Paradoxical (or incongruent) communication: A paradox is a special kind of contradiction, where the incompatible statements exist on different “logical levels.” That is, one of the statements is part of the context of the other statement. These are significantly more difficult to decode and comment on. The two logical levels in human communication are usually verbal and non-verbal behavior, where the non-verbal behavior is the context for the verbal. For example (from p.83) “A says, ‘I hate you,’ and smiles.” If A had said “I hate you” with an angry look on their face, that would be congruent, but what does “I hate you” mean in the context of a smile? This is more confusing than the simple contradiction, both because it is more difficult to track the two levels of communication simultaneously, and because we have unspoken social norms against commenting about how someone is speaking. Consequently, it takes more awareness and bravery to question the speaker’s intent when they present you with this kind of contradictory communication. (Satir calls paradoxical communication “incongruent communication.”) Being able to metacommunicate, or comment on the communication going on, is the major tool of the psychotherapist. We don’t usually know it, but this skill is the main thing we go to therapists for.

The double bind: The double bind is a special kind of paradoxical communication that was first laid out in Watzlawick and colleagues’ Pragmatics of Human Communication. A double bind is a paradox with two additional rules, giving four total requirements:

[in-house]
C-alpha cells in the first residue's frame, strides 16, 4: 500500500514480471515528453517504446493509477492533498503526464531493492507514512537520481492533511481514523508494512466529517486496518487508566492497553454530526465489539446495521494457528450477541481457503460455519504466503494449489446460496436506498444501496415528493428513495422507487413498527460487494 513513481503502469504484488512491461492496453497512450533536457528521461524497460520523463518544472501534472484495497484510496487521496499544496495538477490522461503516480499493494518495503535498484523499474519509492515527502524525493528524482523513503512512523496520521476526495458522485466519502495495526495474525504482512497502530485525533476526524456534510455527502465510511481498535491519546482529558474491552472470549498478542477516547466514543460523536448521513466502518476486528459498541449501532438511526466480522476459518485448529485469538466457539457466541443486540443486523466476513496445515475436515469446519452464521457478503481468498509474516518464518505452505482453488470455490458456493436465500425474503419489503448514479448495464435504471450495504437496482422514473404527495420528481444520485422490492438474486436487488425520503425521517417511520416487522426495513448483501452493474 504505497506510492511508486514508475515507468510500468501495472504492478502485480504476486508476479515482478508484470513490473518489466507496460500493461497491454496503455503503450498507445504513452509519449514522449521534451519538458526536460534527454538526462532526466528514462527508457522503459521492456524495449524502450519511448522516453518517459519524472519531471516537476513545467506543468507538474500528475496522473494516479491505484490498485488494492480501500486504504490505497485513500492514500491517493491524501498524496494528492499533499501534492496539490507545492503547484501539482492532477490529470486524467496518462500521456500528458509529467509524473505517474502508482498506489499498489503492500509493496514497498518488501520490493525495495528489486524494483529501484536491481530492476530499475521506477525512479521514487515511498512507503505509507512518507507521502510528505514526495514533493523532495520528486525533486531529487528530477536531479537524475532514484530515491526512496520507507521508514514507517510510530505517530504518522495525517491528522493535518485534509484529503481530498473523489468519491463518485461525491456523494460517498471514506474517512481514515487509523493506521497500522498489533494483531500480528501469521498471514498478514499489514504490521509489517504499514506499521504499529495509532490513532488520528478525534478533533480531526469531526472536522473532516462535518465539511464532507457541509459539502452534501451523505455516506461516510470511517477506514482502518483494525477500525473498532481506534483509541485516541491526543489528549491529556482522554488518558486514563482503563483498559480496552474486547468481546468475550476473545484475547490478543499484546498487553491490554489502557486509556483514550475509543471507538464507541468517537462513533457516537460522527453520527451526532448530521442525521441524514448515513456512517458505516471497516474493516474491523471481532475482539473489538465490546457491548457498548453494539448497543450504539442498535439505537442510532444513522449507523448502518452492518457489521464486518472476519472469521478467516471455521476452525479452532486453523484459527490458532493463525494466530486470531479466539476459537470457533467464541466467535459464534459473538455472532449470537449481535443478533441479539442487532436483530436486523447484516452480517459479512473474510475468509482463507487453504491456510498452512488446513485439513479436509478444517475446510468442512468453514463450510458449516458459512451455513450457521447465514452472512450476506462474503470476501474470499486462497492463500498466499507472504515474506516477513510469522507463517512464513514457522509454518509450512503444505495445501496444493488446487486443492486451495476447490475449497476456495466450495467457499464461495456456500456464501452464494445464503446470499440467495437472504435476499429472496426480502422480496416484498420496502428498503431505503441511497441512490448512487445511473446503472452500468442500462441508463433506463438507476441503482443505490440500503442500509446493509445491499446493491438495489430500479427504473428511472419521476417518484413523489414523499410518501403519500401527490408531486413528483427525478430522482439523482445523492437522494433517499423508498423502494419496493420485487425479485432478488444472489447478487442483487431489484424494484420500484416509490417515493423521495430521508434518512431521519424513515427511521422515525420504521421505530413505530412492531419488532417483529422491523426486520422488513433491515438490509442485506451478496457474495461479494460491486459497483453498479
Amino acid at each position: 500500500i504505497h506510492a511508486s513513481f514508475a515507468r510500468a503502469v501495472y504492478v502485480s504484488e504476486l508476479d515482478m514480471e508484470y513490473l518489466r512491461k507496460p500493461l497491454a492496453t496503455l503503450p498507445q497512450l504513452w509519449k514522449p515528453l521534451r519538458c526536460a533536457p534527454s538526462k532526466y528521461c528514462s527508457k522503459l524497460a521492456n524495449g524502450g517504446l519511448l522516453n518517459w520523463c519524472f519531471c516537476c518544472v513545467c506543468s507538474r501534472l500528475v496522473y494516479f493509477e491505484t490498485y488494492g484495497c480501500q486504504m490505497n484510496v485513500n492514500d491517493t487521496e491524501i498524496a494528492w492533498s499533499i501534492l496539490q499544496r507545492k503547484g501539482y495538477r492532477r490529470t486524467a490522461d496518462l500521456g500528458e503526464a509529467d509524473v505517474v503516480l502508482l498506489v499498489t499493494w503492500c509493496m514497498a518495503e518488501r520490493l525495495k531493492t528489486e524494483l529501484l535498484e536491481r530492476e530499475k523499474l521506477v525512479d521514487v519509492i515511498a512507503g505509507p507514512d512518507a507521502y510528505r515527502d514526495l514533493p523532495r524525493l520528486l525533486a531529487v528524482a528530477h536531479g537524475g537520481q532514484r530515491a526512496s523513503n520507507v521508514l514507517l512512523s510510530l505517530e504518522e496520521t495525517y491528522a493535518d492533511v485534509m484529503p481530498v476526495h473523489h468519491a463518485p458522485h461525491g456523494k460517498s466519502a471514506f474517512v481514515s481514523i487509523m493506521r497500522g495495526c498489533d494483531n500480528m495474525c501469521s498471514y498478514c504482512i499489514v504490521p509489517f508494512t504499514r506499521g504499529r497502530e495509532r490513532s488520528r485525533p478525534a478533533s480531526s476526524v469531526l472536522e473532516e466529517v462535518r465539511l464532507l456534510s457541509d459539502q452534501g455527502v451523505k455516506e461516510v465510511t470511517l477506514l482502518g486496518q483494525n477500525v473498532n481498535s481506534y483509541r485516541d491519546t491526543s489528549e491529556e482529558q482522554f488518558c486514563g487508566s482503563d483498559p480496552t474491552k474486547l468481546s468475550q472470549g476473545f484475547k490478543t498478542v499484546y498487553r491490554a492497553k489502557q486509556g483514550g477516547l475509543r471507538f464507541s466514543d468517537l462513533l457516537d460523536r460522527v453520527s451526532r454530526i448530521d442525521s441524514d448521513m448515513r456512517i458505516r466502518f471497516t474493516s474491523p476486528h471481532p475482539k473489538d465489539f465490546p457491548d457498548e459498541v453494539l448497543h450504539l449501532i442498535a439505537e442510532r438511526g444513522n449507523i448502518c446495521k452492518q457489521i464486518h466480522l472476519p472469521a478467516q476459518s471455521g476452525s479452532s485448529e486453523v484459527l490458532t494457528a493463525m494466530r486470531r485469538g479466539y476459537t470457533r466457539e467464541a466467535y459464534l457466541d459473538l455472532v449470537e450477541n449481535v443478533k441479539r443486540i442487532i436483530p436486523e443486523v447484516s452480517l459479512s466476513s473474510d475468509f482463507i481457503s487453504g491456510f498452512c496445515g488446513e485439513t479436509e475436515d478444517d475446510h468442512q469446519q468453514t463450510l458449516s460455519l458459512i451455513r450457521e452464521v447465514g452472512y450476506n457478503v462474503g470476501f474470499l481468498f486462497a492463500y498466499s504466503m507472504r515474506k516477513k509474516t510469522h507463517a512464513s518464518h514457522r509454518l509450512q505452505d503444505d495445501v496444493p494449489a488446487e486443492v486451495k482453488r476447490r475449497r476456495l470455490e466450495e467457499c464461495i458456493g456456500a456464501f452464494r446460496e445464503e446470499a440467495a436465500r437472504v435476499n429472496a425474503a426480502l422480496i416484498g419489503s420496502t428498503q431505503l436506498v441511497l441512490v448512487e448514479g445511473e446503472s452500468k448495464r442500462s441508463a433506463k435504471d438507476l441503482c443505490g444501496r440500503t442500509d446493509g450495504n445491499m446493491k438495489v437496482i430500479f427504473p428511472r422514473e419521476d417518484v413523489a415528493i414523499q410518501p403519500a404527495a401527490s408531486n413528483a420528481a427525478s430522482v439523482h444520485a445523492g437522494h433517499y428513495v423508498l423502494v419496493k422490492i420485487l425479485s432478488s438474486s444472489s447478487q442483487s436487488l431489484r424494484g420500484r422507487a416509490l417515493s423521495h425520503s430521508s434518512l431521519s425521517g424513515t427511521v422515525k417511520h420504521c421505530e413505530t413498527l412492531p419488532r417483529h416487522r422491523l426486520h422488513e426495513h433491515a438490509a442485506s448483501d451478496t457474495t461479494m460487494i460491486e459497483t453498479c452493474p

1) A verbal statement

2) A contradictory non-verbal context

3) A rule that you are not allowed to metacommunicate

4) A rule that you are not allowed to leave the field

This happens to people all the time. Children, especially, mercilessly, unconsciously, are put in this position a lot because they are not in a position to leave their parents “field.” They are completely subject to their parents on every level.

Here’s an example: A parent, obviously stressed out, tense, and in pain for whatever reason, says to their child, “I love you.” This puts the child into a double bind, because the statement is contradicted by the “I don’t love you” expressed by the parents’ body language and facial expression. That’s 1) and 2). Third is that the child can’t comment on the contradiction because they don’t have the tools, and even if they did, and said something like, “Mom, I hear you saying that you love me but it doesn’t really seem like you love me right now. It seems like you’re having other feelings,” the child would almost certainly be punished in some way for being insubordinate, for questioning the parent’s love, for questioning the parent’s word, for making the parent feel uncomfortable. Fourth is that the child is not allowed to leave the field. That is, even if they had the communication tools, the awareness, and the bravery, they have no where else to go if they are rejected by the parent. Their lives are dependent on the love and support of the parent. They are stuck in the field. To cope, they “learn” one or both of the following:

I am not lovable. My parent knows this, and I have figured it out, but at least they are pretending that they love me, which keeps me alive, so I’ll go along with the pretense that they love me.

I may be lovable, but love feels awful. Still, it’s the best thing available.

Then the child grows up and, having their own children, perpetuate the process, being a pretending-to-be-lovable parent with awful-feeling love to give to the next generation. Not only that, but they develop adaptations to this way of living that look like DSM-diagnosable Mental Disorder conditions.